Tech giant Apple released multiple security upgrades yesterday for its iOS, watchOS, tvOS, and macOS systems, addressing dozens of security bugs across its devices. The iOS update fixes 41 security flaws, including some that could potentially allow a remote attacker to execute malicious code on an Apple mobile device.
The update seems to be well-timed, as most of the world is still reeling from the latest ransomeware pandemic that has been racing across the globe since late last week. While the ransomeware attack targets Windows systems, Mac users are likely to feel a little safer knowing they have the most recent security patches installed.
Mostly Security Fixes
Apple attributed almost half of the bug discoveries to Project Zero, Google's internal security and bug-hunting initiative. The most significant patch Apple released yesterday is for the macOS. The update includes several fixes to the operating systems kernel, some of which address security vulnerabilities that would allow an application to gain access to kernel privileges as well as execute arbitrary code with kernel privileges.
The iBooks application received several fixes for bugs that would have, among other things, allowed a maliciously crafted book to open Web sites on its own without user permission. Meanwhile SQLite, a relational database management system, received four separate patches for issues that could have given an attacker remote access to a user's device.
Apple's mobile operating system, iOS, also received a major security upgrade. Several of the fixes relate to similar problems as those addressed in the macOS patch, such as the SQLite vulnerabilities, and kernel and iBooks bugs. Another major component of the OS that was patched was WebKit, a component that helps power the Safari browser.
No New Functionality, But Some Glitches Fixed
The watchOS update includes improvements and bug fixes while the tvOS update provides bug fixes and other enhancements to the fourth-generation Apple TV.
WebKit received a whopping eight patches, including several that would have permitted hackers to attack a user's device through malicious Web content. The upgrade also changes the way Wi-Fi network credentials are handled to prevent having a person's username and password stolen when accessing a malicious hotspot.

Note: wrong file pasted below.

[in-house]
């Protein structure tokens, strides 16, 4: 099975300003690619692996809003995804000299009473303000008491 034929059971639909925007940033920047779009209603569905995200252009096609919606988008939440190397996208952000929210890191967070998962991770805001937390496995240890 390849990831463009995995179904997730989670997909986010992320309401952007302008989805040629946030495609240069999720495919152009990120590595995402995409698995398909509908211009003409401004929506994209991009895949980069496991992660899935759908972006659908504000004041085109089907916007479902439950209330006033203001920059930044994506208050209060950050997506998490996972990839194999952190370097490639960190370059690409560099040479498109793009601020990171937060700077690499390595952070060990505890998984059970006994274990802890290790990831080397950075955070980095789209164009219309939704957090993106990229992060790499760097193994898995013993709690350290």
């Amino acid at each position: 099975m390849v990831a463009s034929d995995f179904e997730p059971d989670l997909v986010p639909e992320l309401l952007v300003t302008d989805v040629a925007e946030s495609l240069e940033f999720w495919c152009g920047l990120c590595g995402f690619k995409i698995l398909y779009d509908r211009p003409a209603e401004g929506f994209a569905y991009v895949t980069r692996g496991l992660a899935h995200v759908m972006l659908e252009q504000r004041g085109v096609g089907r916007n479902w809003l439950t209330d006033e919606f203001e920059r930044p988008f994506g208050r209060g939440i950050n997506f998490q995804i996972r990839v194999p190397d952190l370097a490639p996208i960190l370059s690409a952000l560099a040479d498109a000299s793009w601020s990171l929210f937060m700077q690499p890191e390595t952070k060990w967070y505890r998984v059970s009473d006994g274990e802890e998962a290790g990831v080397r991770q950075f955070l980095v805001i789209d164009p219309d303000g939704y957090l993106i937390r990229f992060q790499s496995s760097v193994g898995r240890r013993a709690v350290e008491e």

The security fixes will likely be the foremost in users’ minds as they rush to update their devices, but they are not the only changes Apple rolled out yesterday. While the upgrades do not appear to include any major new functionality, they do address several performance issues that should make the user experience a bit more pleasant.
On the Macintosh platform that includes a fix for the problem where audio may stutter when played through USB headphones. The update fixes an issue affecting some enterprise and education clients that may cause the system date to be set to 2040, and also prevents a potential kernel panic from occurring when starting up from a NetInstall image. All of the updates can be downloaded over the air.
Image credit: iStock/Artist's concept.
Posted: 2017-05-16 @ 5:07pm PT
@Patricia: Those calls are NOT legit. Scammers call unsuspecting Apple users, telling them their iCloud account has been hacked. The caller claims to be from Apple's Support team, but is just trying to hack your account. DO NOT give out any info. You are smart to be cautious and concerned.
Posted: 2017-05-16 @ 5:02pm PT
@Patricia: They are probably not legitimate calls.
Posted: 2017-05-16 @ 4:59pm PT
I have received 3 phone calls regarding apple security but have not responded to them. Are these calls the real thing or am I being hoodwinked?